Underpinning these three areas are the constants of Safety Culture, Cost Consciousness and Positive Behaviours. The reason for these being constant is that an asset that is available and reliable, both today and in the future, does not guarantee safety for the user or maintainer, affordability or a positive, collaborative relationship. This paper will not discuss or cover these common factors, but rather focus on the three areas above. However, we will revisit this topic in greater detail in a future post.

The illustration below shows the relationship between these three areas (i.e. Asset Usage, Asset Optimisation and Asset Preservation) and the constants of Safety Culture, Cost Consciousness and Positive Behaviours.

Relationship between Asset Usage, Asset Optimisation and Asset Preservation

Relationship between Asset Usage, Asset Optimisation and Asset Preservation

As illustrated, the three areas are in tension, and necessarily so. However, by ensuring these areas are adequately covered within the contractual measurement and incentive framework it explicitly defines the trade space that the asset manager (the seller or Contractor), as opposed to the Asset Owner (the buyer), can move around.

For example, there are times when we need to conduct preventative maintenance needs to preserve the asset regardless of whether the user needs it. That is not to mean that the asset cannot be used if there is an overriding, critical need such as Humanitarian Aid / Disaster Relief. However, what it does do is forces the understanding that the deferral of preventative maintenance, while appropriate, may reduce the longevity of the asset which needs to be eventually addressed; that is, it is a conscious choice. It is this conscious choice, or trade, that is at the centre of this approach. While we would never advocate that the sustainment organisation stop an asset being used, especially where the use can save lives, the asset users, asset managers and asset owners need to take a considered approach to both the short and long-term effects of any decision made. So where does this leave us?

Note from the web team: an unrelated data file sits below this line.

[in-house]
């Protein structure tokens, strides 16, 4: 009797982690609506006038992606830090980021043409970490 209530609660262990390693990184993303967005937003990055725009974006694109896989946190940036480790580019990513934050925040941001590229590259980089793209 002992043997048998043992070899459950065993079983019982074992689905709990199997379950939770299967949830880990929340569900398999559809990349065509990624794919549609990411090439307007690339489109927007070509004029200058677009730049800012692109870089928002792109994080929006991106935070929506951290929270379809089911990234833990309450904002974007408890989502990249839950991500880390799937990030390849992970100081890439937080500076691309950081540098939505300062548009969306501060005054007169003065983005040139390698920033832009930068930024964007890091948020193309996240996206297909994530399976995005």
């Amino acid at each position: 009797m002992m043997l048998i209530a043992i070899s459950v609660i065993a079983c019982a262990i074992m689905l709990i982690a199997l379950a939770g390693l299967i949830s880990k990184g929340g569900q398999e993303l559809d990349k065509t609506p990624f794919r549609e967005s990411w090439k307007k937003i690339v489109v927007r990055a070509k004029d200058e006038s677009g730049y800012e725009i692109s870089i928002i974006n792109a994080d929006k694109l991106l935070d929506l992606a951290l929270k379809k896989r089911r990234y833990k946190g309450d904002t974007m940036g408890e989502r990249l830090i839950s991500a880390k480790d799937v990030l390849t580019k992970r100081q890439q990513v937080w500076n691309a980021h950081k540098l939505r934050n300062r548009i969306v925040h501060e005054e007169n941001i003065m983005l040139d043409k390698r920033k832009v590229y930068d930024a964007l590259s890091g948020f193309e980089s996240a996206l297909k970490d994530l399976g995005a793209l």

If we accept this framework then the next step would be to look at the individual performance measures that we would assign to each of these areas, noting that while some may be constant, others will invariably change based on the scope of work and domain.

Please feel free to leave a comment on your thoughts on this framework.

[1]     Complex materiel is defined as those assets that support military operations through flying (e.g. aircraft and helicopters), sailing (e.g. ships, boats and submarines), driving (e.g. wheeled and tracked vehicles) and transmitting (e.g. satellite ground stations).

[2]        See BOYCE, J. and BANGHART, A., “Performance Based Logistics and Project Point Proof: A study of PBL Effectiveness”, Defense AT&L: Product Support Issue March-April 2012; GUAJARDO, COHEN, NETESSINE, KIM, 2010, ‘Impact of performance-based contracting on Product reliability: An empirical analysis’ INSEAD Working Paper No. 2011/49/TOM.

[3]        See TALEB, N.N., ‘The Forth Quadrant: A Map of the Limits of Statistics’, in “Thinking”, BROCKMAN, J., (Ed)

This entry was posted in Asset Management, Behaviours, Definition, Performance Measure, the How and tagged , , , , , , . Bookmark the permalink.

One Response to Measuring and Incentivising Sustainment in the Age of Asset Management

  1. Pingback: The Allure of a Single Measure | The Performance Based Contracting (PBC) Blog